Aphorisms – Poynton
Aphorisms on spiritual method “THE YOGA SUTRAS OF PATANJALI” in the light
of mystical experience
JHM Whiteman, (Colin Smythe, Gerrards Cross. 1998. pp xx + 339.
by Professor John Poynton, M.Sc. PhD.
together a mathematical physicist, philosopher, Sanskrit scholar,
mystic and musician with one of the great classics of Eastern
religious practice and thought, and what do you get? In the case of
this book, a work that can soberly be placed among the finest ever
written in the field of self-knowledge and self-development.
‘Yoga Sutras of Patanjali’ have long held an honoured (if somewhat
poorly comprehended) place in Indian literature.
With Whiteman’s insight and scholarship, the Sutras may well
be entering the most significant phase of their history, in being made
accessible to us both in the form of an authoritative translation
into idiomatic English, and also in the form of a literal translation
interleaved with the Sanskrit, with textual and interpretative
commentaries. This allows
the reader both a literary access to the Sutras, and a direct access
by coming to grips with the original Sanskrit.
up to these two sets of translations is an extended section headed
‘Preparatory Studies’. This
is an outstanding piece of scholarship, which the Sutras till now have
lacked. The section covers
the general background and character of the Sutras, their history, and
problems of their interpretation.
In this section, Whiteman stresses that the Sutras, or
aphorisms, outline a comprehensive course of spiritual development,
one that is based on first-hand experience.
It is this emphasis on first-hand experience that is one of the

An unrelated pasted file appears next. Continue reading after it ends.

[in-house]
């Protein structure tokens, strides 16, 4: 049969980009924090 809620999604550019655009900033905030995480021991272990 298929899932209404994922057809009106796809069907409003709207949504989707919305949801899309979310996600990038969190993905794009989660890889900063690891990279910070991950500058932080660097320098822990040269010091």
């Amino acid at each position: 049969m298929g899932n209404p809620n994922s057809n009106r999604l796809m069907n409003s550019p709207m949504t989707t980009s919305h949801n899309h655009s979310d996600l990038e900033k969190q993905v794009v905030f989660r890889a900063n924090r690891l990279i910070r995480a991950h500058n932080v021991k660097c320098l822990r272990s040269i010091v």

special features of Whiteman’s treatment of the Sutras.
Whiteman’s output, whether in the area of physics, philosophy
or mysticism, is characterized by a consistent adherence to the
principles of Husserl’s phenomenology, which calls for a plain
description of direct experience, free of prepossessions, speculation
appearance of the term ‘mystical’ in the title could be misleading
to those who apply to the term the common perception of hazy and
accordance with his phenomenological position, Whiteman stresses that
mysticism, as he understands it, is active and practical, and
dependent on the skills of clear-sighted non-attachment and wisdom.
Other-worldly it may in part be, but this is based on direct
perception and knowledge of what is not located in the physical world.
has already written at length on nearly all the topics covered in the
introductory section. The
treatment in his latest book is however more comprehensive and concise
than found elsewhere, and takes many of the topics further along the
lines of clarification and development.
Readers may find some topics difficult to come to grips with, in
that they tend to lie outside the range of common experience.
This could be true especially of Whiteman’s treatment of
personality structure, an area of study, it must be admitted, where
psychologists currently find little to agree about, and where some new
insights should be welcome. Whiteman
describes a corporate structure of personality’, in which
perceivable, non-physical minds contribute to our consciousness; minds
which come and go in the personality and contribute to the generation
of personality-phases throughout life.
difficult for most people to grasp, Whiteman maintains that without
such understanding, much of the Yoga Sutras would be either
incomprehensible or subjected to implausible conjecture.
Whiteman’s study throws the light of direct experience and
knowledge on the Sutras, and also on many Upanishadic and Buddhist
texts, not to mention on much of the contemporary psychological and
parapsychological scene. His
combination of rigorous scholarship, wide knowledge, and deep empathy
with the text can serve as a model for the rejuvenation of other